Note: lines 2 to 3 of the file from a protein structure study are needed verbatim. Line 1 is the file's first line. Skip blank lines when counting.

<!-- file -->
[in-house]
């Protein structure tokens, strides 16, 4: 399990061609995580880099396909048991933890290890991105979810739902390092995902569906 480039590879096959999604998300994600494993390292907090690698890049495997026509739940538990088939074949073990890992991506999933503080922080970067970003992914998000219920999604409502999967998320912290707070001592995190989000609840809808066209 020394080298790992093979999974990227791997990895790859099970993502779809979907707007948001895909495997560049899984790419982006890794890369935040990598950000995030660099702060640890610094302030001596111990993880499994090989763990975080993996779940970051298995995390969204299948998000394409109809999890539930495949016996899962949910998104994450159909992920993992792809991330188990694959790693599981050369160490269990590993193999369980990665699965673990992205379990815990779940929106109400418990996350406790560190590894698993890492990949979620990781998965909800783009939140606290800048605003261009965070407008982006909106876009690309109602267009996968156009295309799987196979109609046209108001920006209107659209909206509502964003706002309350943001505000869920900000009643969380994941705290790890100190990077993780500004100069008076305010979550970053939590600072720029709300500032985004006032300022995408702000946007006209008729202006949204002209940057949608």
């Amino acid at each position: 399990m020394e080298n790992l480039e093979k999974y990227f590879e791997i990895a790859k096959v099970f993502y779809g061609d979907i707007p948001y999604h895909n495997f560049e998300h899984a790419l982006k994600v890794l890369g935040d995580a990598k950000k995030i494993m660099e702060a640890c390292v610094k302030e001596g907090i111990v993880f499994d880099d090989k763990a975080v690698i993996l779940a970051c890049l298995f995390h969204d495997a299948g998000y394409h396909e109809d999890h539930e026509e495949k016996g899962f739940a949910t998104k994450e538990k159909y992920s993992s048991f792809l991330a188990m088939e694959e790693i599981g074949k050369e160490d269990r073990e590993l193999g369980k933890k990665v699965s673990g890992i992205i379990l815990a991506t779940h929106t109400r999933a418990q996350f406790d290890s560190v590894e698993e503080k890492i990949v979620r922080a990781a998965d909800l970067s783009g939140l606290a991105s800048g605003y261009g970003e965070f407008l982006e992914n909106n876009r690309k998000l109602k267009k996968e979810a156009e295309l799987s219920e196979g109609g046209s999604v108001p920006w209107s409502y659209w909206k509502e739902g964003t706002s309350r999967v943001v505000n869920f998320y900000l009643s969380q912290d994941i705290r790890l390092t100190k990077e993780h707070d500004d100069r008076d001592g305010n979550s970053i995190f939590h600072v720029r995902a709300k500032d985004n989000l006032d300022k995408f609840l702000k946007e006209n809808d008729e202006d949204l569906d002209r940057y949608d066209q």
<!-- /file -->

């Protein structure tokens, strides 16, 4: 399990061609995580880099396909048991933890290890991105979810739902390092995902569906 480039590879096959999604998300994600494993390292907090690698890049495997026509739940538990088939074949073990890992991506999933503080922080970067970003992914998000219920999604409502999967998320912290707070001592995190989000609840809808066209 020394080298790992093979999974990227791997990895790859099970993502779809979907707007948001895909495997560049899984790419982006890794890369935040990598950000995030660099702060640890610094302030001596111990993880499994090989763990975080993996779940970051298995995390969204299948998000394409109809999890539930495949016996899962949910998104994450159909992920993992792809991330188990694959790693599981050369160490269990590993193999369980990665699965673990992205379990815990779940929106109400418990996350406790560190590894698993890492990949979620990781998965909800783009939140606290800048605003261009965070407008982006909106876009690309109602267009996968156009295309799987196979109609046209108001920006209107659209909206509502964003706002309350943001505000869920900000009643969380994941705290790890100190990077993780500004100069008076305010979550970053939590600072720029709300500032985004006032300022995408702000946007006209008729202006949204002209940057949608």
């Amino acid at each position: 399990m020394e080298n790992l480039e093979k999974y990227f590879e791997i990895a790859k096959v099970f993502y779809g061609d979907i707007p948001y999604h895909n495997f560049e998300h899984a790419l982006k994600v890794l890369g935040d995580a990598k950000k995030i494993m660099e702060a640890c390292v610094k302030e001596g907090i111990v993880f499994d880099d090989k763990a975080v690698i993996l779940a970051c890049l298995f995390h969204d495997a299948g998000y394409h396909e109809d999890h539930e026509e495949k016996g899962f739940a949910t998104k994450e538990k159909y992920s993992s048991f792809l991330a188990m088939e694959e790693i599981g074949k050369e160490d269990r073990e590993l193999g369980k933890k990665v699965s673990g890992i992205i379990l815990a991506t779940h929106t109400r999933a418990q996350f406790d290890s560190v590894e698993e503080k890492i990949v979620r922080a990781a998965d909800l970067s783009g939140l606290a991105s800048g605003y261009g970003e965070f407008l982006e992914n909106n876009r690309k998000l109602k267009k996968e979810a156009e295309l799987s219920e196979g109609g046209s999604v108001p920006w209107s409502y659209w909206k509502e739902g964003t706002s309350r999967v943001v505000n869920f998320y900000l009643s969380q912290d994941i705290r790890l390092t100190k990077e993780h707070d500004d100069r008076d001592g305010n979550s970053i995190f939590h600072v720029r995902a709300k500032d985004n989000l006032d300022k995408f609840l702000k946007e006209n809808d008729e202006d949204l569906d002209r940057y949608d066209q």